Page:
When the Covid-19 pandemic recedes, what will be left behind?
This week I’ve been involved in discussions with shortlisted candidates for the 2020-21 UAE programme of the Rosalynn Carter Fellowships for Mental Health Journalism.
The fellowship aims to develop a cohort of international journalists who can effectively report on the mental health landscape and is named after the co-founder of the Carter Centre in the US, a not-for-profit, non-governmental organisation.
More than 200 reporters and editors from around the world have received mental health journalism fellowships since the scheme’s inception in 1996 and The National is responsible for the administration of the programme locally. This year’s applicants are of an exceptionally high calibre, presenting tough choices for those tasked with making the final selections.
Next week the two newest UAE fellows will be announced. The work these two journalists will undertake over the next 12 months has rarely been more important or vital, because the coronavirus pandemic has delivered a host of unexpected consequences upon all of us, affecting our physical and mental health, as well as rapidly changing the world we live in.
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This week we learnt a little more about how schools will reopen their doors next month, with face masks and physical distancing only two of the new rules of engagement. Many workplaces and public places are now operating again with safety protocols and capacity guidelines in place. Most of our interactions with the post-pandemic world will be like this in the short-term, but we may also face periods of tightening and loosening restrictions if infections rise or fall dramatically. The great reset will be a sequence of events rather than a moment.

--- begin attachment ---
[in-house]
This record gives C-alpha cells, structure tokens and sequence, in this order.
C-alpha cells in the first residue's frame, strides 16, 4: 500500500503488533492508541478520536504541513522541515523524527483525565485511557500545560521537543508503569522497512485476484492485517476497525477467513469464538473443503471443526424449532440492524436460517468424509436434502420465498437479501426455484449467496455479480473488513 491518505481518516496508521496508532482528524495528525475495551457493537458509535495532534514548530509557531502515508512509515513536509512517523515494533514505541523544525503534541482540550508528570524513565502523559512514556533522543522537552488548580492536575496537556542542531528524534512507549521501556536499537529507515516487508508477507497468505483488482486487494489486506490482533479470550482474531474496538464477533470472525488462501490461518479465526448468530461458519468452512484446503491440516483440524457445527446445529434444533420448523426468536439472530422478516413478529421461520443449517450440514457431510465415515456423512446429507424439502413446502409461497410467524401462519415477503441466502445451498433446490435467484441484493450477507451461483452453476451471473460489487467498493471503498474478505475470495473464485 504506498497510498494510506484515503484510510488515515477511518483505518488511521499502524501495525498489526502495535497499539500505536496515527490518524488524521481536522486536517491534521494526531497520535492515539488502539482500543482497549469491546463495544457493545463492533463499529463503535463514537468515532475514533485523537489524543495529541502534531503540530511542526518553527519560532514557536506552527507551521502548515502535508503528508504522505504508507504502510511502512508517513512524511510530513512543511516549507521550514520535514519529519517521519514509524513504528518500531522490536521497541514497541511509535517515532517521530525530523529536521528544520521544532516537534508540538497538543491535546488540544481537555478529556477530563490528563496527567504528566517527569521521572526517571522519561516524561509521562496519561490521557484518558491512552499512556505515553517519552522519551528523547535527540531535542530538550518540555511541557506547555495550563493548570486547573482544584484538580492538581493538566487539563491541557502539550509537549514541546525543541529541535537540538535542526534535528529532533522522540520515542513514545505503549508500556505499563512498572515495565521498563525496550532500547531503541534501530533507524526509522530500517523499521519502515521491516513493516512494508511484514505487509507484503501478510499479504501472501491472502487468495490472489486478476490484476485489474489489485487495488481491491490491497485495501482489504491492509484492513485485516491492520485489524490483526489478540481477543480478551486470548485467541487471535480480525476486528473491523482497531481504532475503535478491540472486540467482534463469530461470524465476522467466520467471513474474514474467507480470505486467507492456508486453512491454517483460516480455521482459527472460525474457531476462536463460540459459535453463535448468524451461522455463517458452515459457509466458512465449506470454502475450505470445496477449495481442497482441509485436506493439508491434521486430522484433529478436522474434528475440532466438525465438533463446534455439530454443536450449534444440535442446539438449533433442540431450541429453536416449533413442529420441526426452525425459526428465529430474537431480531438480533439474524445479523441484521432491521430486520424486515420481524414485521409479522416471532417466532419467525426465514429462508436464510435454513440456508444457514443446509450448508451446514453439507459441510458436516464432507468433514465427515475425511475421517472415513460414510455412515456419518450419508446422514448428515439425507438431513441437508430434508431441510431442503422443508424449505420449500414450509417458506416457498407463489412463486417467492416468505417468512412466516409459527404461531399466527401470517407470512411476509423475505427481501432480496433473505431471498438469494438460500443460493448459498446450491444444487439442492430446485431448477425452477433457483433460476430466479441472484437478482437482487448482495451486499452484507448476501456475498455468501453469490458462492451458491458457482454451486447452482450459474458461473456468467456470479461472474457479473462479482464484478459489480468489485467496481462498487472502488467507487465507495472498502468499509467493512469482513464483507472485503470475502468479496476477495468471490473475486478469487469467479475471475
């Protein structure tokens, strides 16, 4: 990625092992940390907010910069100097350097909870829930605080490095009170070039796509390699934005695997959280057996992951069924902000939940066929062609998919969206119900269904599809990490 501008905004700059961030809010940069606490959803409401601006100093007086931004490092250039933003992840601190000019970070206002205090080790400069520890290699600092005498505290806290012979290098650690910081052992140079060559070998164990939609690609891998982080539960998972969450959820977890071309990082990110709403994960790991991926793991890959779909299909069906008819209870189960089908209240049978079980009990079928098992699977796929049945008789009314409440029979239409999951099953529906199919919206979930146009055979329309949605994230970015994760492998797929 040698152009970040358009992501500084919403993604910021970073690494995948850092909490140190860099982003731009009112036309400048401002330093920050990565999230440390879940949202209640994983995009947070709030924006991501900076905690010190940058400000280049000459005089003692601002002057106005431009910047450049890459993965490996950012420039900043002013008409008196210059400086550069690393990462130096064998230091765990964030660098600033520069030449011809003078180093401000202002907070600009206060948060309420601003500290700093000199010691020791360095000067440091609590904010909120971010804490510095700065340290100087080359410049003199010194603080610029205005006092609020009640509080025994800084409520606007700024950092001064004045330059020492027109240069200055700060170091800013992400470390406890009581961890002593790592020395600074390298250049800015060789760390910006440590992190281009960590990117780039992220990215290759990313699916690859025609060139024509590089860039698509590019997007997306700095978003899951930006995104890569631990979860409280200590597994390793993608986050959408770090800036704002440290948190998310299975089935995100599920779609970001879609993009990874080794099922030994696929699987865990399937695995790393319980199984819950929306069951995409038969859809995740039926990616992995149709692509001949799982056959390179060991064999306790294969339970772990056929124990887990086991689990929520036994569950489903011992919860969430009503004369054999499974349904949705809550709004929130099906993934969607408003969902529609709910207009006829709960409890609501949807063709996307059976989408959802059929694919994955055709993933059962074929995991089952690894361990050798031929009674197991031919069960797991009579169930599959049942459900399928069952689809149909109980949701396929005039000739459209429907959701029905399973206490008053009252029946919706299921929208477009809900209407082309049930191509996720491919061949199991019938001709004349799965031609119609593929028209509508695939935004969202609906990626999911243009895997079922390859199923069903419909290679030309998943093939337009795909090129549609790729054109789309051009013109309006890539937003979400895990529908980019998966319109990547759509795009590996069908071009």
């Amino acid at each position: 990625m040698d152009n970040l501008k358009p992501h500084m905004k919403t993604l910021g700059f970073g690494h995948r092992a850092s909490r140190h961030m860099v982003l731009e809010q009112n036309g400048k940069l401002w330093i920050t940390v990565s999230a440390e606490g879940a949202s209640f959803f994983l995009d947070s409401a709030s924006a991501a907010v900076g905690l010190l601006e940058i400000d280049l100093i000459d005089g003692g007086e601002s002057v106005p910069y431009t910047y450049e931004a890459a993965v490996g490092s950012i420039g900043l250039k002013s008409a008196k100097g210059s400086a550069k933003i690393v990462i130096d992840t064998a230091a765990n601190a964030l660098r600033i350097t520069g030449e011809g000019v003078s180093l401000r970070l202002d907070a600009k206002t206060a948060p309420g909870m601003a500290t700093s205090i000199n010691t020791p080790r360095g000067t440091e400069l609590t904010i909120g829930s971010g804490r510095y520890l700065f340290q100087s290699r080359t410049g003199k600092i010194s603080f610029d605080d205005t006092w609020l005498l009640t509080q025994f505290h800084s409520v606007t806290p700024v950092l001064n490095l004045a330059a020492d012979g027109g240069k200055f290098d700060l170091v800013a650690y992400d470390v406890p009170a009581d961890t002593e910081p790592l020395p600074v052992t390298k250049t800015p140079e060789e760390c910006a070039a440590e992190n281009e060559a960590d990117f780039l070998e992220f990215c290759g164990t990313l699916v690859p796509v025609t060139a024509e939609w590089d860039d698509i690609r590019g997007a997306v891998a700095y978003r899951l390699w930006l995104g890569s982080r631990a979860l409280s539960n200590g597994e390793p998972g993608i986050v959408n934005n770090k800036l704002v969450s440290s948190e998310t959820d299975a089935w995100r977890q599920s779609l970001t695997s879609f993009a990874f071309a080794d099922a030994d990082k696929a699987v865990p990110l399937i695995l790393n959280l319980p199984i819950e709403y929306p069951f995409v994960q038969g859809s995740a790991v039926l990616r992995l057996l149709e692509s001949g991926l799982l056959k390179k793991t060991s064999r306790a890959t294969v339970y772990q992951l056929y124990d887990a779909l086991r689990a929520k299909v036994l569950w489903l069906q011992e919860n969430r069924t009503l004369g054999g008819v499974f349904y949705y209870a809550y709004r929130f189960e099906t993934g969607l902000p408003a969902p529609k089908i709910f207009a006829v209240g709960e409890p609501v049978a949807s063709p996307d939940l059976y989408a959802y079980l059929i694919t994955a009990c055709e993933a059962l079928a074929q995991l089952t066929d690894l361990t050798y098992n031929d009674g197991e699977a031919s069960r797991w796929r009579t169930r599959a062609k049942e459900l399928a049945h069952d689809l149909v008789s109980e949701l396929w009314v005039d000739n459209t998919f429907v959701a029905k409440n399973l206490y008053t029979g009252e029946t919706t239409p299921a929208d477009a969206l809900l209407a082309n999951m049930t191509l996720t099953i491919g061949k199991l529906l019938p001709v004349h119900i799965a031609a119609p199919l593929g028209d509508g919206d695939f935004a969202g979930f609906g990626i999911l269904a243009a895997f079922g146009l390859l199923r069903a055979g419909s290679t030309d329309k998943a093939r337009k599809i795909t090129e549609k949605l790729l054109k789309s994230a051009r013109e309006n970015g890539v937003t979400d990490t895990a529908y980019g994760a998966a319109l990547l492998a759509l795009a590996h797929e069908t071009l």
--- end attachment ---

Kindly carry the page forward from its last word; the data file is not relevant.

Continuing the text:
So, the next few months will be a complex renegotiation with life as it used to be. A generation of students may be anxious about going back into classrooms after the summer holidays or they may find it hard to come to terms with the many regulations that will be in place. A generation of office workers may also wonder if they can continue to work from home or, more generally, if their prospects are more uncertain than they used to be. The onrushing currents of the pandemic are being beaten back, but they will leave behind deep and potentially treacherous pools of water.
Earlier this year, as the US was beginning to grasp the scale of the pandemic spreading across its state borders, the Surgeon General Jerome Adams said the crisis was a “9/11 moment” for the 2020s. At the time there were more than 312,000 cases in the country. Johns Hopkins University’s Covid-19 dashboard shows that more than 3.83 million cases of coronavirus have now been identified in the US as the total global cases move closer to the 15m mark.
The reference is important, because the September 11 attacks shaped beliefs, attitudes and policy for years in the US. So too the coronavirus crisis today, which is a generation-defining event across the world, affecting societies, economies and individuals.